Here’s how you can maintain a strong connection with your clients:

  • Schedule follow-up sessions: Arrange periodic check-ins with clients to review their progress, address concerns, and offer ongoing support.
  • Celebrate successes: Acknowledge and celebrate your clients’ accomplishments in maintaining an organized space, strengthening your relationship, and encouraging their continued commitment to organization.
  • Be available for questions and support: Let your clients know you’re accessible for any questions, concerns, or additional support, even after completing the project.

By focusing on follow-up and ongoing communication, you’ll demonstrate your commitment to clients’ long-term success, foster trust, and lay the foundation for lasting relationships that can lead to repeat business and referrals.

Final Thoughts

In conclusion, the power of effective communication in the professional organizing world cannot be overstated. By honing your communication skills and embracing the strategies shared in this blog post, you’ll elevate your client relationships and enhance the overall organizing experience for you and your clients.

Remember, the ultimate goal is to create lasting connections, exceed expectations, and empower clients to transform their spaces into organized, functional, and joyful sanctuaries. So, let’s continue the conversation, grow together, and create organized spaces that inspire and uplift one client at a time!

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Lisa Cantu is a certified professional organizer in Orange County, California. She combines her experience as a special education teacher and retail space manager to offer personalized organizing solutions. Her empathetic nature and keen eye for detail make her the go-to expert for creating functional, inviting spaces that reflect her clients' lifestyles and preferences.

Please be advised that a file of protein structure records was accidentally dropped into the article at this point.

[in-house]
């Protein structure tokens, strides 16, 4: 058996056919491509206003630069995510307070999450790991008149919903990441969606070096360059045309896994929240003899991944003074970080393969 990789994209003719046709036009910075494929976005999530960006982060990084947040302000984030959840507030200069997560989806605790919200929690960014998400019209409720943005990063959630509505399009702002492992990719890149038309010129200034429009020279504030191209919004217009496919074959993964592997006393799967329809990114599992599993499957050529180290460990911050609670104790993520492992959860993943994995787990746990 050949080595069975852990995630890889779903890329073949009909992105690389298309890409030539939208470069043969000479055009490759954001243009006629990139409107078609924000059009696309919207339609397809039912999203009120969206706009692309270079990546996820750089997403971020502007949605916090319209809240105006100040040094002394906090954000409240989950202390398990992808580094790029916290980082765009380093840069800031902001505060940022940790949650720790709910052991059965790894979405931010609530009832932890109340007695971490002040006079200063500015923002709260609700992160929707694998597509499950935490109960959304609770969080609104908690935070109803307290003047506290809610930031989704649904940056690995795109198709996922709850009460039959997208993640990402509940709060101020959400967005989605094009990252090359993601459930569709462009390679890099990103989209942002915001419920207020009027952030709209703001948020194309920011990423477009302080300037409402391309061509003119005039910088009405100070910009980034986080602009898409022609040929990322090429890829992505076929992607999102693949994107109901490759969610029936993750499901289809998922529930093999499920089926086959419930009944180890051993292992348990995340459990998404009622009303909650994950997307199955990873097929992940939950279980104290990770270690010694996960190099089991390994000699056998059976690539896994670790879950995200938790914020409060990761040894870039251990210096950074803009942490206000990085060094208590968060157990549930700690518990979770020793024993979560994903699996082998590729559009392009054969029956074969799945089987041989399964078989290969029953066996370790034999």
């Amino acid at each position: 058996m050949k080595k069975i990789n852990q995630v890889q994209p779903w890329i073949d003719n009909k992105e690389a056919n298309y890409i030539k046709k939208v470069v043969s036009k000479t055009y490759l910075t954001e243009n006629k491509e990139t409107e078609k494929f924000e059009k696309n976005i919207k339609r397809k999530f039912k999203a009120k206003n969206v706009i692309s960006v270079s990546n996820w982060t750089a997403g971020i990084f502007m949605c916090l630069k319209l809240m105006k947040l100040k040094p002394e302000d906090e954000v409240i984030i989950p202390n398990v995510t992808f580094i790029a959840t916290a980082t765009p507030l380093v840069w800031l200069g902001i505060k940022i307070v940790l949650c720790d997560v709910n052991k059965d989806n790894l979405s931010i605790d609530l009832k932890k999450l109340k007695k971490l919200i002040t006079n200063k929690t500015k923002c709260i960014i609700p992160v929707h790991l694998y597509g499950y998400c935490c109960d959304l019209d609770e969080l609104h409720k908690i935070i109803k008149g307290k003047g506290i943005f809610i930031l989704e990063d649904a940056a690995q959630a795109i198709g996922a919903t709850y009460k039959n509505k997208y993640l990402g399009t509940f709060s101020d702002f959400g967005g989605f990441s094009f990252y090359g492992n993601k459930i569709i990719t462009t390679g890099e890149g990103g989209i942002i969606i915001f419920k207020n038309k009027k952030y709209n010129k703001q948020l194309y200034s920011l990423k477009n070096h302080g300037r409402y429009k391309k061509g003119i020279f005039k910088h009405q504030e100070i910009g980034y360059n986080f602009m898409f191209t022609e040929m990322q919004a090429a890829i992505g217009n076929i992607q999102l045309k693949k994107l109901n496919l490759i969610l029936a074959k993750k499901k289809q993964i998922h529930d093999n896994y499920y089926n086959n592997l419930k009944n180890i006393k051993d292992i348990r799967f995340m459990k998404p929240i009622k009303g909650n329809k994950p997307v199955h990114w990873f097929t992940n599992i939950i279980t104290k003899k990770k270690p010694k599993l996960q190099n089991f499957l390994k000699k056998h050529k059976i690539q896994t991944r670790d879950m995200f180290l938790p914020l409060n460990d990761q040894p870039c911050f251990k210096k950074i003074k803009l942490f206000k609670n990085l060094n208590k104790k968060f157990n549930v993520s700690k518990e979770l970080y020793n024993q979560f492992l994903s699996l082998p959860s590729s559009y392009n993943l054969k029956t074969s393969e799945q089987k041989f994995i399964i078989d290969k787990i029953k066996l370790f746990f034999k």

Join the Conversation

10 Comments

  1. Avatar Seana Turner on April 13, 2023 at 1:22 pm

    I agree with Lisa on all of this. Working with people as we touch their stuff is such a privilege, and we should treat that privilege with respect. I often say, “Talk to me about this.” Then I try and listen. Often, people have clear reasons why they hold onto items. That is helpful, because then we can discuss whether or not that reason is serving them going forward.

    Patience, patience, patience. It can be hard, because we can see what can be accomplished and want to give the client a great result. But as Lisa says, the goal is a long term relationship of trust.

    • Avatar Janet Barclay on April 17, 2023 at 9:19 am